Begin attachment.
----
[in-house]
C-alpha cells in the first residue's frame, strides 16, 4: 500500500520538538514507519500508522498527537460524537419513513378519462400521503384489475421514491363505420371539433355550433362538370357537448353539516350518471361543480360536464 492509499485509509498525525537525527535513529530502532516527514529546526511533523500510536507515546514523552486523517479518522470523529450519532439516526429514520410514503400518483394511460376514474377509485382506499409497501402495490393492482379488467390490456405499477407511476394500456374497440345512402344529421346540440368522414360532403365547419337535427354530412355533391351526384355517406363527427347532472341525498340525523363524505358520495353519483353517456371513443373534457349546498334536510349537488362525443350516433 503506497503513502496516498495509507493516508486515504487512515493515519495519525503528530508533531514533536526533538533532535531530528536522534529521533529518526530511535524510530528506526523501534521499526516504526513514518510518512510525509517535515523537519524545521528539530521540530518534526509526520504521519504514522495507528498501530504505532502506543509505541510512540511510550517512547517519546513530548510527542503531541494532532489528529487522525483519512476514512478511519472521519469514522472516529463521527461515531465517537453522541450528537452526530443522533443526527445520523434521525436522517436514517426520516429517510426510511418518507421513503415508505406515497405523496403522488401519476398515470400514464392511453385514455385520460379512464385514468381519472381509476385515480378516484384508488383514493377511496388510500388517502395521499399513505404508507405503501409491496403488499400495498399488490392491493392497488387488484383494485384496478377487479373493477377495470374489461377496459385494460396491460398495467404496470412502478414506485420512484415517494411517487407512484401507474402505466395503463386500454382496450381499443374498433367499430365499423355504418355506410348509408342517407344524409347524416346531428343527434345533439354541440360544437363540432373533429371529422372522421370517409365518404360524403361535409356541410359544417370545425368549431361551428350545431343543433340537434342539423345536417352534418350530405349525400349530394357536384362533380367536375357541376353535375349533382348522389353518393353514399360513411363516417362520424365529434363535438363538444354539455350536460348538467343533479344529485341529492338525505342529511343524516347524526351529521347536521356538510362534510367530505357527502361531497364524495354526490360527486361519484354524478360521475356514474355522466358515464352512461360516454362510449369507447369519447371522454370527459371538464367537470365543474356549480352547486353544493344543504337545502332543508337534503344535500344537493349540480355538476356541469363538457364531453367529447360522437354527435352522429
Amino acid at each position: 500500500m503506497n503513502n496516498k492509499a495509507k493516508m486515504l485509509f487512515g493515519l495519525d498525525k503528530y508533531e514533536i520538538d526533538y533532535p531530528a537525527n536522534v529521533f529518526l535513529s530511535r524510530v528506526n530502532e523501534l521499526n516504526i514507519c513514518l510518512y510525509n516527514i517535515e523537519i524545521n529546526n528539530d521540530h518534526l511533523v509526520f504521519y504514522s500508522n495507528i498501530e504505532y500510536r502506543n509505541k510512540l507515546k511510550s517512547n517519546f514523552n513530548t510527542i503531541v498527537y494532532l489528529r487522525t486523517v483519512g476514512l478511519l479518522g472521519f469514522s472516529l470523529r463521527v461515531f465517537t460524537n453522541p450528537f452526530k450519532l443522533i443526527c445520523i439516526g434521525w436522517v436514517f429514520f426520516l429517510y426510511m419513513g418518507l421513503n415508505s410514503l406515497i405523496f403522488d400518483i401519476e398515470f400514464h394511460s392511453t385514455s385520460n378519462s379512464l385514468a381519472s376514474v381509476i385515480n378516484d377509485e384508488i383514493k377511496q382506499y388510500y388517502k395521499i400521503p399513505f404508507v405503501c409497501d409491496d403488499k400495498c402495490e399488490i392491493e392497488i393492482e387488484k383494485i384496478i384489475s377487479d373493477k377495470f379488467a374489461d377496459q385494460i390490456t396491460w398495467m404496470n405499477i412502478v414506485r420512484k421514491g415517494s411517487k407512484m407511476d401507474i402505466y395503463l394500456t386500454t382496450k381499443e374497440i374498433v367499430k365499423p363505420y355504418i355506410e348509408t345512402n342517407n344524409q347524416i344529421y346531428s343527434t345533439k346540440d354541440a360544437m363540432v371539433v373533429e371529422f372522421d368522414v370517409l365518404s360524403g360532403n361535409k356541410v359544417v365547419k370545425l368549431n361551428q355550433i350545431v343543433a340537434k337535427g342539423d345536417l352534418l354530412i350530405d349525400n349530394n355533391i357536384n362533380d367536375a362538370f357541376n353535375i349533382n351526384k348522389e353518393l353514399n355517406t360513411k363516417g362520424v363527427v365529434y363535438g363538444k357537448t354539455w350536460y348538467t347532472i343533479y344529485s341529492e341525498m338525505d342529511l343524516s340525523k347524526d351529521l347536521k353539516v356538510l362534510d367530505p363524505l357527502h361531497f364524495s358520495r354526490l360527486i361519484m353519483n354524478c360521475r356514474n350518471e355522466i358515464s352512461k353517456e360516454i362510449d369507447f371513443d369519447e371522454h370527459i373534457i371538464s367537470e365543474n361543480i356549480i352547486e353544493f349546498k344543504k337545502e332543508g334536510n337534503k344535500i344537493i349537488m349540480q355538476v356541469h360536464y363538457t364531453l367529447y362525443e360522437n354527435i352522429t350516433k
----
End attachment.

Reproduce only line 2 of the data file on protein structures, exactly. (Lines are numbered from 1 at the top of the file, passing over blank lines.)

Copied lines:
C-alpha cells in the first residue's frame, strides 16, 4: 500500500520538538514507519500508522498527537460524537419513513378519462400521503384489475421514491363505420371539433355550433362538370357537448353539516350518471361543480360536464 492509499485509509498525525537525527535513529530502532516527514529546526511533523500510536507515546514523552486523517479518522470523529450519532439516526429514520410514503400518483394511460376514474377509485382506499409497501402495490393492482379488467390490456405499477407511476394500456374497440345512402344529421346540440368522414360532403365547419337535427354530412355533391351526384355517406363527427347532472341525498340525523363524505358520495353519483353517456371513443373534457349546498334536510349537488362525443350516433 503506497503513502496516498495509507493516508486515504487512515493515519495519525503528530508533531514533536526533538533532535531530528536522534529521533529518526530511535524510530528506526523501534521499526516504526513514518510518512510525509517535515523537519524545521528539530521540530518534526509526520504521519504514522495507528498501530504505532502506543509505541510512540511510550517512547517519546513530548510527542503531541494532532489528529487522525483519512476514512478511519472521519469514522472516529463521527461515531465517537453522541450528537452526530443522533443526527445520523434521525436522517436514517426520516429517510426510511418518507421513503415508505406515497405523496403522488401519476398515470400514464392511453385514455385520460379512464385514468381519472381509476385515480378516484384508488383514493377511496388510500388517502395521499399513505404508507405503501409491496403488499400495498399488490392491493392497488387488484383494485384496478377487479373493477377495470374489461377496459385494460396491460398495467404496470412502478414506485420512484415517494411517487407512484401507474402505466395503463386500454382496450381499443374498433367499430365499423355504418355506410348509408342517407344524409347524416346531428343527434345533439354541440360544437363540432373533429371529422372522421370517409365518404360524403361535409356541410359544417370545425368549431361551428350545431343543433340537434342539423345536417352534418350530405349525400349530394357536384362533380367536375357541376353535375349533382348522389353518393353514399360513411363516417362520424365529434363535438363538444354539455350536460348538467343533479344529485341529492338525505342529511343524516347524526351529521347536521356538510362534510367530505357527502361531497364524495354526490360527486361519484354524478360521475356514474355522466358515464352512461360516454362510449369507447369519447371522454370527459371538464367537470365543474356549480352547486353544493344543504337545502332543508337534503344535500344537493349540480355538476356541469363538457364531453367529447360522437354527435352522429